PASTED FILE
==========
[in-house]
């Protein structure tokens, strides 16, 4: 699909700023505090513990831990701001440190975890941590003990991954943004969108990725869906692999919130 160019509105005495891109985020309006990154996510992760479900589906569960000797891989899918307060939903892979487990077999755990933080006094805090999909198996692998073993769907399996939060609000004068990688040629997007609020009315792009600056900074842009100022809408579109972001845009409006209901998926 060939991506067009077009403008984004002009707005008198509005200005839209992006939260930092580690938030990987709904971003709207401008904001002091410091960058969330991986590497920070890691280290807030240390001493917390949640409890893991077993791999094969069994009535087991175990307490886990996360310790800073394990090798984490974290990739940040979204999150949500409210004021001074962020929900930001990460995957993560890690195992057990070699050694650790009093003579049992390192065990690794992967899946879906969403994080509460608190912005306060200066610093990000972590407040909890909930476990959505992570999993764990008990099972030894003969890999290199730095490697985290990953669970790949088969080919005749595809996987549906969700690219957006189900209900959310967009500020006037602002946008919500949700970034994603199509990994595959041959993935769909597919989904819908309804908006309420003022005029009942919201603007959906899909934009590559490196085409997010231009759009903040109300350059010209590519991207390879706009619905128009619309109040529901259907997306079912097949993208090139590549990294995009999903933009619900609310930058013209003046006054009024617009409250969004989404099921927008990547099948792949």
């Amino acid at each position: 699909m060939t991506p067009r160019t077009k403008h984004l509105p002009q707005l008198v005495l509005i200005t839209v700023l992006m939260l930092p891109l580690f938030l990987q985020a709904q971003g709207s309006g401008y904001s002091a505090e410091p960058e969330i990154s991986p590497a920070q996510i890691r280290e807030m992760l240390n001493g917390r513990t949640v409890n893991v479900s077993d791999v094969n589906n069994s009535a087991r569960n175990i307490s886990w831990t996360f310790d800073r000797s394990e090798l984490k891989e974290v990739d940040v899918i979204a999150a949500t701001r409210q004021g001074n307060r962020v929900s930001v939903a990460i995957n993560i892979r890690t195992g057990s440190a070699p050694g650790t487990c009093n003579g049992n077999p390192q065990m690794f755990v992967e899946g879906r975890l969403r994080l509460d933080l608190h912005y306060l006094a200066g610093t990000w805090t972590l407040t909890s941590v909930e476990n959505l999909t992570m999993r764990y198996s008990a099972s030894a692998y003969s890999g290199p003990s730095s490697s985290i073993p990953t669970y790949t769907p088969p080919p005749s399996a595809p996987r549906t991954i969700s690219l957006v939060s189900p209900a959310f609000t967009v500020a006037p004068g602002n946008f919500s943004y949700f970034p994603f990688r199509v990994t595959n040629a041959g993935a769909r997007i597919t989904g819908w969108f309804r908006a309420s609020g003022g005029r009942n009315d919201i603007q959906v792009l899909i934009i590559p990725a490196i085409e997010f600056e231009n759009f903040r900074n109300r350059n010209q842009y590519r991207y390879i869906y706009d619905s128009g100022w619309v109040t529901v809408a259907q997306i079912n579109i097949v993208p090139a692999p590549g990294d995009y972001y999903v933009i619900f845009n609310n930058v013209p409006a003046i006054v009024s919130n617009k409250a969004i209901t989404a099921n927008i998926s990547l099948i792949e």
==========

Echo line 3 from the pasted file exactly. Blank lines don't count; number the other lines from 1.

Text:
């Amino acid at each position: 699909m060939t991506p067009r160019t077009k403008h984004l509105p002009q707005l008198v005495l509005i200005t839209v700023l992006m939260l930092p891109l580690f938030l990987q985020a709904q971003g709207s309006g401008y904001s002091a505090e410091p960058e969330i990154s991986p590497a920070q996510i890691r280290e807030m992760l240390n001493g917390r513990t949640v409890n893991v479900s077993d791999v094969n589906n069994s009535a087991r569960n175990i307490s886990w831990t996360f310790d800073r000797s394990e090798l984490k891989e974290v990739d940040v899918i979204a999150a949500t701001r409210q004021g001074n307060r962020v929900s930001v939903a990460i995957n993560i892979r890690t195992g057990s440190a070699p050694g650790t487990c009093n003579g049992n077999p390192q065990m690794f755990v992967e899946g879906r975890l969403r994080l509460d933080l608190h912005y306060l006094a200066g610093t990000w805090t972590l407040t909890s941590v909930e476990n959505l999909t992570m999993r764990y198996s008990a099972s030894a692998y003969s890999g290199p003990s730095s490697s985290i073993p990953t669970y790949t769907p088969p080919p005749s399996a595809p996987r549906t991954i969700s690219l957006v939060s189900p209900a959310f609000t967009v500020a006037p004068g602002n946008f919500s943004y949700f970034p994603f990688r199509v990994t595959n040629a041959g993935a769909r997007i597919t989904g819908w969108f309804r908006a309420s609020g003022g005029r009942n009315d919201i603007q959906v792009l899909i934009i590559p990725a490196i085409e997010f600056e231009n759009f903040r900074n109300r350059n010209q842009y590519r991207y390879i869906y706009d619905s128009g100022w619309v109040t529901v809408a259907q997306i079912n579109i097949v993208p090139a692999p590549g990294d995009y972001y999903v933009i619900f845009n609310n930058v013209p409006a003046i006054v009024s919130n617009k409250a969004i209901t989404a099921n927008i998926s990547l099948i792949e």